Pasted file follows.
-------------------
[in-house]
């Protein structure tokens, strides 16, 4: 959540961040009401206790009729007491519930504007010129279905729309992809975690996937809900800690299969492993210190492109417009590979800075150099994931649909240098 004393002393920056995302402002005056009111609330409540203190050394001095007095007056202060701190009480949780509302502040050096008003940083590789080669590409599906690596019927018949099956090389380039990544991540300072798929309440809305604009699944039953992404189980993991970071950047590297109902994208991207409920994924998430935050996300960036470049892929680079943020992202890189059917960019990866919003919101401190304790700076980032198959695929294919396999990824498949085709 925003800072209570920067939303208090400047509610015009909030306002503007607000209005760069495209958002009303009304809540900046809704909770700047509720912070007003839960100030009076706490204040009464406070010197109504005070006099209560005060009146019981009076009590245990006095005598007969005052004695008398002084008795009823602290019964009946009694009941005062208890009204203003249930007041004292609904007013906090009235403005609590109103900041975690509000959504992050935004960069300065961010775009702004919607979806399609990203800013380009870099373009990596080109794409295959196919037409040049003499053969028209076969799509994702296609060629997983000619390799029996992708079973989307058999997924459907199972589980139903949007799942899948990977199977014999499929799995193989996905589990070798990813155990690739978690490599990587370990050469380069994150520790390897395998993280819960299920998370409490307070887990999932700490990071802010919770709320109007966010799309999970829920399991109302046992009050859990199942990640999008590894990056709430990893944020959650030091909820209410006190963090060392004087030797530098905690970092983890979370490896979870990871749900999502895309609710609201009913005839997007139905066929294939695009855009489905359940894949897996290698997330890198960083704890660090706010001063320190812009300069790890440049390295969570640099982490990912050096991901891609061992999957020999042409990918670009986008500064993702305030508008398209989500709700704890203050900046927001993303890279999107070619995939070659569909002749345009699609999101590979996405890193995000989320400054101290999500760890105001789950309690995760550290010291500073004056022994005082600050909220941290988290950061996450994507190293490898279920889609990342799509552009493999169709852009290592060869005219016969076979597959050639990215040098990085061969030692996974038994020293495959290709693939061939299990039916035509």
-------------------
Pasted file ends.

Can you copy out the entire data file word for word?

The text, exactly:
[in-house]
């Protein structure tokens, strides 16, 4: 959540961040009401206790009729007491519930504007010129279905729309992809975690996937809900800690299969492993210190492109417009590979800075150099994931649909240098 004393002393920056995302402002005056009111609330409540203190050394001095007095007056202060701190009480949780509302502040050096008003940083590789080669590409599906690596019927018949099956090389380039990544991540300072798929309440809305604009699944039953992404189980993991970071950047590297109902994208991207409920994924998430935050996300960036470049892929680079943020992202890189059917960019990866919003919101401190304790700076980032198959695929294919396999990824498949085709 925003800072209570920067939303208090400047509610015009909030306002503007607000209005760069495209958002009303009304809540900046809704909770700047509720912070007003839960100030009076706490204040009464406070010197109504005070006099209560005060009146019981009076009590245990006095005598007969005052004695008398002084008795009823602290019964009946009694009941005062208890009204203003249930007041004292609904007013906090009235403005609590109103900041975690509000959504992050935004960069300065961010775009702004919607979806399609990203800013380009870099373009990596080109794409295959196919037409040049003499053969028209076969799509994702296609060629997983000619390799029996992708079973989307058999997924459907199972589980139903949007799942899948990977199977014999499929799995193989996905589990070798990813155990690739978690490599990587370990050469380069994150520790390897395998993280819960299920998370409490307070887990999932700490990071802010919770709320109007966010799309999970829920399991109302046992009050859990199942990640999008590894990056709430990893944020959650030091909820209410006190963090060392004087030797530098905690970092983890979370490896979870990871749900999502895309609710609201009913005839997007139905066929294939695009855009489905359940894949897996290698997330890198960083704890660090706010001063320190812009300069790890440049390295969570640099982490990912050096991901891609061992999957020999042409990918670009986008500064993702305030508008398209989500709700704890203050900046927001993303890279999107070619995939070659569909002749345009699609999101590979996405890193995000989320400054101290999500760890105001789950309690995760550290010291500073004056022994005082600050909220941290988290950061996450994507190293490898279920889609990342799509552009493999169709852009290592060869005219016969076979597959050639990215040098990085061969030692996974038994020293495959290709693939061939299990039916035509």